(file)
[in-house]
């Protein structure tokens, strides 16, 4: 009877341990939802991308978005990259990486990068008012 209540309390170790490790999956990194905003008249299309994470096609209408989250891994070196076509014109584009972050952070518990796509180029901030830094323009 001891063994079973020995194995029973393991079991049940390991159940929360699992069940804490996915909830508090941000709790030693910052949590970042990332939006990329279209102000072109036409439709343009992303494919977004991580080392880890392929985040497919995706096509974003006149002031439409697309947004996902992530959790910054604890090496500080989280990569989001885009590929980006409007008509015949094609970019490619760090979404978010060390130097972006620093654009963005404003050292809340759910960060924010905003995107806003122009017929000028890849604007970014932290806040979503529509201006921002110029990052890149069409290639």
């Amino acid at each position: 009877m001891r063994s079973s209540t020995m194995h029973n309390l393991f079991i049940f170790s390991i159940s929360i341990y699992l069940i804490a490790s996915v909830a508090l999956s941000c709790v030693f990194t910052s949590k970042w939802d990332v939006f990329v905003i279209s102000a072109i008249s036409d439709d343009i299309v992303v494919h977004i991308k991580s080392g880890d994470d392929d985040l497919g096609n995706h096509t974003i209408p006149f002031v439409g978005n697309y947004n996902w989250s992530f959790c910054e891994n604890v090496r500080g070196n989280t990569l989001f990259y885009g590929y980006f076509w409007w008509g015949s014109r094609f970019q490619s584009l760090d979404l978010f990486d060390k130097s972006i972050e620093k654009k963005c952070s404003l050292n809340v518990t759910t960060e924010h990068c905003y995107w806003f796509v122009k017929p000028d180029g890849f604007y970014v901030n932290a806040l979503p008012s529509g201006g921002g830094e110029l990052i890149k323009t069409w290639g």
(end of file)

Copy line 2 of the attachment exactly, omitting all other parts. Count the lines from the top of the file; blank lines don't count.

């Protein structure tokens, strides 16, 4: 009877341990939802991308978005990259990486990068008012 209540309390170790490790999956990194905003008249299309994470096609209408989250891994070196076509014109584009972050952070518990796509180029901030830094323009 001891063994079973020995194995029973393991079991049940390991159940929360699992069940804490996915909830508090941000709790030693910052949590970042990332939006990329279209102000072109036409439709343009992303494919977004991580080392880890392929985040497919995706096509974003006149002031439409697309947004996902992530959790910054604890090496500080989280990569989001885009590929980006409007008509015949094609970019490619760090979404978010060390130097972006620093654009963005404003050292809340759910960060924010905003995107806003122009017929000028890849604007970014932290806040979503529509201006921002110029990052890149069409290639």